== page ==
"Good evening, Colonel Travis," said Colonel Bowie. "I have a message for you from General Sam Houston. Here is the letter."
Colonel Travis opened it. He read it aloud:
You must destroy the Alamo and come with my army! General Santa Anna will attack the Alamo soon.
Gen. Sam Houston
"What!" said Colonel Travis. "I don't want to destroy the Alamo. I want to defend it."
Colonel Bowie said, "We cannot defend the Alamo. We must have more men."
In February 1836, Davy Crockett and his men arrived at the fort. Colonel Travis was happy to see them. He asked Davy and his men to defend the Alamo.
"We don't have many men," said Colonel Travis. "We must ask for more soldiers. I am sending a messenger to General Fannin. He can send us more soldiers."
Davy said, "My men and I want to defend the Alamo. We are hunters and trappers. Our long rifles can shoot at a great distance."
Davy Crockett and Jim Bowie became good friends. Together they repaired the walls of the fort. They cleaned the rifles and the cannons. They were ready for the battle.
The Red Flag
One morning a messenger arrived. "I have a message from General Fannin: He is very sorry. He cannot send any soldiers. You must leave the Alamo now. General Santa Anna is near. You are all in danger."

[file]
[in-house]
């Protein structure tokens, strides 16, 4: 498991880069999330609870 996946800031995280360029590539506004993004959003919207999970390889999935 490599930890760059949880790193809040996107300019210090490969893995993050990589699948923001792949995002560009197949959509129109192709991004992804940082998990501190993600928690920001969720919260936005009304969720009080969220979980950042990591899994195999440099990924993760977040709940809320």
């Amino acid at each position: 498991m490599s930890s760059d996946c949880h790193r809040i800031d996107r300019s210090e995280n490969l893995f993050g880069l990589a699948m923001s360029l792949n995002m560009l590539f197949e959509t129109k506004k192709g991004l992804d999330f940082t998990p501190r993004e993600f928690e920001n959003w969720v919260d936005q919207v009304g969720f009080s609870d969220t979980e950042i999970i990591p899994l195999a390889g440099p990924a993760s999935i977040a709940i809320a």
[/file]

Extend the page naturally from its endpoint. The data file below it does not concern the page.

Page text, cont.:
"We don't want to leave the Alamo," said Jim Bowie. "We want to fight for the independence of Texas. How many soldiers has General Santa Anna got?"
"He's got about 4,000 soldiers!" said the messenger.
Colonel Bowie looked at Colonel Travis. "We must speak to our men," said Colonel Travis. "Yes," said Bowie, "we must speak to them."
Colonel Travis called his 187 men. He said sadly, "General Santa Anna is coming to attack us. He has about 4,000 soldiers and lots of ammunition. We have only 187 men and little ammunition. We have little food and water. Remember, there are women and children in the fort."
Then he marked a line on the ground with his sword. "Those who want to fight for the independence of Texas, cross this line! The others can leave the fort and go home."
There was a very long silence. Davy thought about his wife and his five children. Then he thought about the independence of Texas and the American settlers. He thought about a new American state: Texas!